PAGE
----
It goes a little something like this. You’ve gone on three dates with someone and things are going swimmingly. Just when you start to sense that things are taking a serious turn, however, you suddenly bail out. According to Dr. Klapow, an aversion to commitment is a common reaction to a difficult parental divorce. After watching your parents’ relationship fall apart, you might adopt the belief that all relationships fail in the end — so you do whatever you can to avoid getting hurt by an inevitably negative outcome.

Even if you don’t actually fear commitment, you may be extra cautious about it because you’re afraid of making a poor choice of partner and ending up in your parents’ position. Basically, your parents’ divorce may have caused you to vet potential partners more carefully — and there's nothing wrong with that.

"I don’t want what happened to my parents to happen to me," says Ryan, 28. "So, I think I’m less naïve going into marriage, and less willing to venture into a relationship that’s not likely to succeed.”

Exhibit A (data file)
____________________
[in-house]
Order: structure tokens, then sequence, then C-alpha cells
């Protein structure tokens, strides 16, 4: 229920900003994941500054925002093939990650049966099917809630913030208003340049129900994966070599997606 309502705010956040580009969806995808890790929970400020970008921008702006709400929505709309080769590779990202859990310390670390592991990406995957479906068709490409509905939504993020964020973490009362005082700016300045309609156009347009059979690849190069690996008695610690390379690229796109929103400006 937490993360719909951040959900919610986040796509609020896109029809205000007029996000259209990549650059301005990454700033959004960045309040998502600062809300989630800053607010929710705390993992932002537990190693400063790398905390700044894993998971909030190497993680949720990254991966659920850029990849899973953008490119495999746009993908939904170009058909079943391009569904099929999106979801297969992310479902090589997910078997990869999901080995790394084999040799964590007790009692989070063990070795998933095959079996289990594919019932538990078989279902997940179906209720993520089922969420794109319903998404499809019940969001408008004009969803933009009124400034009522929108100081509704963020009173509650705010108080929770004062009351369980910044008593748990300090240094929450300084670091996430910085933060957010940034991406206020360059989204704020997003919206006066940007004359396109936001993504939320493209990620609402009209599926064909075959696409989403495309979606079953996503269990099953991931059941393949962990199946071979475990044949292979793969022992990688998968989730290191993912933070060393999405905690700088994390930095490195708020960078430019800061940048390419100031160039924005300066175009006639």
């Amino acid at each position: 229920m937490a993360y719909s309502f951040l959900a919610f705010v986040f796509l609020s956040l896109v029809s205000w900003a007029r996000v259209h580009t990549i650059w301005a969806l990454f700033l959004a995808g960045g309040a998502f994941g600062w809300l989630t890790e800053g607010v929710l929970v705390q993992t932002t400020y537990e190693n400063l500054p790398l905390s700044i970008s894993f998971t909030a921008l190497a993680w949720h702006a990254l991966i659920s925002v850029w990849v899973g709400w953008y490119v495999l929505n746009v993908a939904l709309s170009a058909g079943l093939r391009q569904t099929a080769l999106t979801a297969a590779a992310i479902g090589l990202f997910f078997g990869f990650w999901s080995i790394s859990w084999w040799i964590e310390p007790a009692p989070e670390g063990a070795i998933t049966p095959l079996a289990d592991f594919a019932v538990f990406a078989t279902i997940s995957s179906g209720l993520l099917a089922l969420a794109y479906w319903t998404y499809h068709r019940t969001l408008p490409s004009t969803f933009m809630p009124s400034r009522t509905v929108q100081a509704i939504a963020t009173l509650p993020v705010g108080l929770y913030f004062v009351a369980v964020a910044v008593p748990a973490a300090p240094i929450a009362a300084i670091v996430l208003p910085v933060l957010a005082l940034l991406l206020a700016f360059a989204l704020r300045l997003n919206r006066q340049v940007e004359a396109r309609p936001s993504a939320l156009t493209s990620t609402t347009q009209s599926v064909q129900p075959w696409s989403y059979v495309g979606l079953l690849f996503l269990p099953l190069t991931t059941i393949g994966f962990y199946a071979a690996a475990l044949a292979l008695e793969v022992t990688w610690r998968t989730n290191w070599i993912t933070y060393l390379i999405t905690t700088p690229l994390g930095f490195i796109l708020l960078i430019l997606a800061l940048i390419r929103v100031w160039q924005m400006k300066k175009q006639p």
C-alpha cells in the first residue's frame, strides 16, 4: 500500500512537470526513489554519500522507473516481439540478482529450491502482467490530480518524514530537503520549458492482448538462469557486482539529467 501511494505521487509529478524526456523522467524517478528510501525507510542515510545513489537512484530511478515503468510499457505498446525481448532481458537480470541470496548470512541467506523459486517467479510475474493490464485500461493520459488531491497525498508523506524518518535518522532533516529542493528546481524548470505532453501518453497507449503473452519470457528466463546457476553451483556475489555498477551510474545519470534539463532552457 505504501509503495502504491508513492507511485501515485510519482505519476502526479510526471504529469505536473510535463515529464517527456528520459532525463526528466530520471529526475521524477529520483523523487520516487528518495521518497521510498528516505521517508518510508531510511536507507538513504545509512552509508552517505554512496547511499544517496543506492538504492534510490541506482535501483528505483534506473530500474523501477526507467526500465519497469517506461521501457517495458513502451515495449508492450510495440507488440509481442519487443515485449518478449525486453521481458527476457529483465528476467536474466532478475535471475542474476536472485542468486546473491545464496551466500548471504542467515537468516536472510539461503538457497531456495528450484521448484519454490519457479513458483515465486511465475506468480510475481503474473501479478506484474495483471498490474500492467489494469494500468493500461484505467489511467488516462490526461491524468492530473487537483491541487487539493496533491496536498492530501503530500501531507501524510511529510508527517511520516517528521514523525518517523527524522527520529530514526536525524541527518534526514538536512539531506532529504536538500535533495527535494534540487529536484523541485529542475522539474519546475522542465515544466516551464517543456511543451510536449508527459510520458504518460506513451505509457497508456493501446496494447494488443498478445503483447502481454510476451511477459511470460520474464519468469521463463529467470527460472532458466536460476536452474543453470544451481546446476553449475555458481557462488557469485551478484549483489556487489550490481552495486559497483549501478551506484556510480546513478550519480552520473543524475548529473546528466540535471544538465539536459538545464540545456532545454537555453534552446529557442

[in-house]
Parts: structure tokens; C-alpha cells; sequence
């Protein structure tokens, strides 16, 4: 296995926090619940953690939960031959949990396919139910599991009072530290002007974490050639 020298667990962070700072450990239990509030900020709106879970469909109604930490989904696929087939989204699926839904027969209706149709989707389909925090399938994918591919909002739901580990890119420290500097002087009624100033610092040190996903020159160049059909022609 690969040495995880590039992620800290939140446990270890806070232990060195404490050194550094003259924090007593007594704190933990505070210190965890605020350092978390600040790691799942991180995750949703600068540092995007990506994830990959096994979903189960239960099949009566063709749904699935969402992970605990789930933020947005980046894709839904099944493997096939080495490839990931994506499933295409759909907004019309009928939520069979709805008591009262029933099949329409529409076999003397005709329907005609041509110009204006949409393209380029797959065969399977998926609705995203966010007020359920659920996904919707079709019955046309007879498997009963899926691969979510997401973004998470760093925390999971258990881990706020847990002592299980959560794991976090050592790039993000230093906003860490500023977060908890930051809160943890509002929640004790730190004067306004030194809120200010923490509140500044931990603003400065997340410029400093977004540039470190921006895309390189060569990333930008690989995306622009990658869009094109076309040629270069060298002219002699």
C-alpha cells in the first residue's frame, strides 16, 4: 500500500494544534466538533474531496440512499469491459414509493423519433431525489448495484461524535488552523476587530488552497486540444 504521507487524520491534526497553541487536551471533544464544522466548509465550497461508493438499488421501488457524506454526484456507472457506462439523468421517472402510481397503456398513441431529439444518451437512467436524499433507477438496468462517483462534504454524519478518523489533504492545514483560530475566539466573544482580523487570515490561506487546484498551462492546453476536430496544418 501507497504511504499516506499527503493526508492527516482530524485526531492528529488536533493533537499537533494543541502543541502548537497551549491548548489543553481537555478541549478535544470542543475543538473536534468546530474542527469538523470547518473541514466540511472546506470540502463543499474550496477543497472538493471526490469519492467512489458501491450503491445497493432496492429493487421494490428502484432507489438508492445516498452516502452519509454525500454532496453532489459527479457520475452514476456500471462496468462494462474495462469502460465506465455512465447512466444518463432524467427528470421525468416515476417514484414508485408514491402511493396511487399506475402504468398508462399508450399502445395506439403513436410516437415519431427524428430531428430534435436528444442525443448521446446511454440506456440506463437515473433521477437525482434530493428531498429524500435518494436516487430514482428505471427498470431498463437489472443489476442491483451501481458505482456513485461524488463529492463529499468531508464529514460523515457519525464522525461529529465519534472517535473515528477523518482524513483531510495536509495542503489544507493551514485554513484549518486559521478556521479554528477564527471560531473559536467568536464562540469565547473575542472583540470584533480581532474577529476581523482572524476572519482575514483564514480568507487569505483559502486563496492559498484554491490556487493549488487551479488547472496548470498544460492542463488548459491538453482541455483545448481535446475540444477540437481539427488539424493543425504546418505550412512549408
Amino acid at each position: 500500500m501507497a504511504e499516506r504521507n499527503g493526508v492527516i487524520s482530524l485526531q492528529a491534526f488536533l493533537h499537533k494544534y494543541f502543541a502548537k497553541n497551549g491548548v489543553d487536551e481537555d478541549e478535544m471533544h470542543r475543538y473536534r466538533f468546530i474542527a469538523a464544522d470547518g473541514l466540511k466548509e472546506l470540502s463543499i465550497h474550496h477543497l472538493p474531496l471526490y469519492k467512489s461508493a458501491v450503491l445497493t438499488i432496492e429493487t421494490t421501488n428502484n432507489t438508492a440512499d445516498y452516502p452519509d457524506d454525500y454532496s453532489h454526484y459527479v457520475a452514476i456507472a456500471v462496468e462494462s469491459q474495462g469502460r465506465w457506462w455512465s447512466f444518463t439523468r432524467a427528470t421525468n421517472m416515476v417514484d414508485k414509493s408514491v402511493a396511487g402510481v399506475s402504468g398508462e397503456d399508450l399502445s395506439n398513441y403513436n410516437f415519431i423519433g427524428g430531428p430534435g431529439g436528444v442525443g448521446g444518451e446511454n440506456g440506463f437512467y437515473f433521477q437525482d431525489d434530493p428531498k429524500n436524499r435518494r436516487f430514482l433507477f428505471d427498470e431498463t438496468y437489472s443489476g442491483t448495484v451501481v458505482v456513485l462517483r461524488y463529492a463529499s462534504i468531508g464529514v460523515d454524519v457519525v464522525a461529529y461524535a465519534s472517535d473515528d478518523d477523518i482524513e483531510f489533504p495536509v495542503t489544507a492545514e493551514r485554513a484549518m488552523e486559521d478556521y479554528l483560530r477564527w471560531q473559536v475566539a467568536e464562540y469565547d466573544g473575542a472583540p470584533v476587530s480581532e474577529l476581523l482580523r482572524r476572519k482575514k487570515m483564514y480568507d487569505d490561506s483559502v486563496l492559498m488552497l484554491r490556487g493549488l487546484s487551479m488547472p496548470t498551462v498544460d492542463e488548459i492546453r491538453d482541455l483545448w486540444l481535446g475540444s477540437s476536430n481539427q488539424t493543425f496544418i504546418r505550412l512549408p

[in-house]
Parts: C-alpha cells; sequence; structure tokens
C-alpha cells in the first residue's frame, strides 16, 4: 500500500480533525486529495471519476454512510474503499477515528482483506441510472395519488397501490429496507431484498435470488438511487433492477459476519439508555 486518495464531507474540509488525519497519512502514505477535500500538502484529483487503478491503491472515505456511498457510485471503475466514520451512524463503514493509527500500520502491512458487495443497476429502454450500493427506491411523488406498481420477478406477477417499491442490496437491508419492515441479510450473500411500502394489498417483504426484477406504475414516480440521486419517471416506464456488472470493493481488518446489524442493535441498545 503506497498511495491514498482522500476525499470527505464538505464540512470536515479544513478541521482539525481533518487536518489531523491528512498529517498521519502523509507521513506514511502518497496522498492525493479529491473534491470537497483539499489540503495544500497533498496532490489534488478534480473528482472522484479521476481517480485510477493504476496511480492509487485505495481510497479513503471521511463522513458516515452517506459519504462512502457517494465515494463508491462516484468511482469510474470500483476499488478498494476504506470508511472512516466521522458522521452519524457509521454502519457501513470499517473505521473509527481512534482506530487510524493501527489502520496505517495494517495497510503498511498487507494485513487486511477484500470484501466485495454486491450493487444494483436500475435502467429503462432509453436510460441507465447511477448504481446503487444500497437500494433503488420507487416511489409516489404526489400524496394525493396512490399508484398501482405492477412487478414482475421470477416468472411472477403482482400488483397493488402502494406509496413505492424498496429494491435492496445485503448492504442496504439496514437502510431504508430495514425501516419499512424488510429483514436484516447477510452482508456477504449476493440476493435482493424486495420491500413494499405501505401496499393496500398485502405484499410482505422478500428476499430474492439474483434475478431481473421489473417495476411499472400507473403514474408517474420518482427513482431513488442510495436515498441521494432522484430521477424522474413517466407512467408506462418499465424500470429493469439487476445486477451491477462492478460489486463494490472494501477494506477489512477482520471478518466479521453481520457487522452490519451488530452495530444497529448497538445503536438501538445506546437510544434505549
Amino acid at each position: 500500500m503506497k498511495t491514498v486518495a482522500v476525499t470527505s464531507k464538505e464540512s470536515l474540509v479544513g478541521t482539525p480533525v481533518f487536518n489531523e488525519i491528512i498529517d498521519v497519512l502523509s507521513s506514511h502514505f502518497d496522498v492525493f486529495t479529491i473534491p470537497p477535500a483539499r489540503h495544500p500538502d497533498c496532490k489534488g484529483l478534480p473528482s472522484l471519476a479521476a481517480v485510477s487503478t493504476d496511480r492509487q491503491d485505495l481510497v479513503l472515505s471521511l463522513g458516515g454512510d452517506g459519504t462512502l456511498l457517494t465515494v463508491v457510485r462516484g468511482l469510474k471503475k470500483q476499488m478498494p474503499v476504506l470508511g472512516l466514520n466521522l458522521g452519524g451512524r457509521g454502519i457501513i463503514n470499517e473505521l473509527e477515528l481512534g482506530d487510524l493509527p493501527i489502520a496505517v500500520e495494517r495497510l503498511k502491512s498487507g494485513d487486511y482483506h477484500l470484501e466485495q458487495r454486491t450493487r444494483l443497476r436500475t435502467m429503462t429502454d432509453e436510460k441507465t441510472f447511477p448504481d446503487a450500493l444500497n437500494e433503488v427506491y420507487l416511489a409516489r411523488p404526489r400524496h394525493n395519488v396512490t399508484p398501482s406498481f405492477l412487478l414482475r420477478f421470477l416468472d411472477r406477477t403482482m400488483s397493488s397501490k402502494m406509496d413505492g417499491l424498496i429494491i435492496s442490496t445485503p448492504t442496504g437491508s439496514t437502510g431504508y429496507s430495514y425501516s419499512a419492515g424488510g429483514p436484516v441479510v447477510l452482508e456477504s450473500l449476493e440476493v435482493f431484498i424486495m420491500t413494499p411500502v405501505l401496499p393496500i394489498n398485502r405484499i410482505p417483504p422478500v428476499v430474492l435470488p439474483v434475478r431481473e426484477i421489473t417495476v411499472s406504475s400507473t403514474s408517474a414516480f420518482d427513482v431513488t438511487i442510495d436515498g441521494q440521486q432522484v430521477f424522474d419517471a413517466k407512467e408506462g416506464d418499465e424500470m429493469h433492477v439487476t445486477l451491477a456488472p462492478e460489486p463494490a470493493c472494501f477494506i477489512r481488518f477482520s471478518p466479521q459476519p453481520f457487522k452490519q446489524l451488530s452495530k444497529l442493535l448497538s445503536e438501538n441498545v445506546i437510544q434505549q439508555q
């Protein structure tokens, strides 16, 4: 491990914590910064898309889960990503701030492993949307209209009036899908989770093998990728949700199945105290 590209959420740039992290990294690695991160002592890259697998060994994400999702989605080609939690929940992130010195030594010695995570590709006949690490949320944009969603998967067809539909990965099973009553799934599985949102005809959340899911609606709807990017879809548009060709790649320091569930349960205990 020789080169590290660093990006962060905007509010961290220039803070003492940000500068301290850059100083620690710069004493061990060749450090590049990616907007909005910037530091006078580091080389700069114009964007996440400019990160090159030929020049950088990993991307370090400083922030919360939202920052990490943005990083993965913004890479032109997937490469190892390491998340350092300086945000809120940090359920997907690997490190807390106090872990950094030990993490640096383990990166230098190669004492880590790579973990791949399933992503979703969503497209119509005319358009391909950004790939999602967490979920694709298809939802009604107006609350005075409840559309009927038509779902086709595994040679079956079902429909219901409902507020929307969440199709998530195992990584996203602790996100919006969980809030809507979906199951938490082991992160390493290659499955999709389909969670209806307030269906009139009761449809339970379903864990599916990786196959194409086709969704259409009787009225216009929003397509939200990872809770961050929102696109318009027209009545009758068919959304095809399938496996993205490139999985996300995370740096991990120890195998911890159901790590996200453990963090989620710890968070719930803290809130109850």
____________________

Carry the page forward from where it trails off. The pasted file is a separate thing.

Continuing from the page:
You avoid dating entirely.

If the dating game feels far too risky or downright anxiety-inducing, that might have something to do with your parents' failed relationship. Dr. Wish notes that avoiding dating entirely is a common protective mechanism for those who have felt the painful consequences of divorce.

According to Dr. Klapow, observing a divorce can trigger a certain level of cynicism around romance. From what you've observed, relationships only lead to broken hearts, so you may adopt the attitude that there's no reason to engage in them.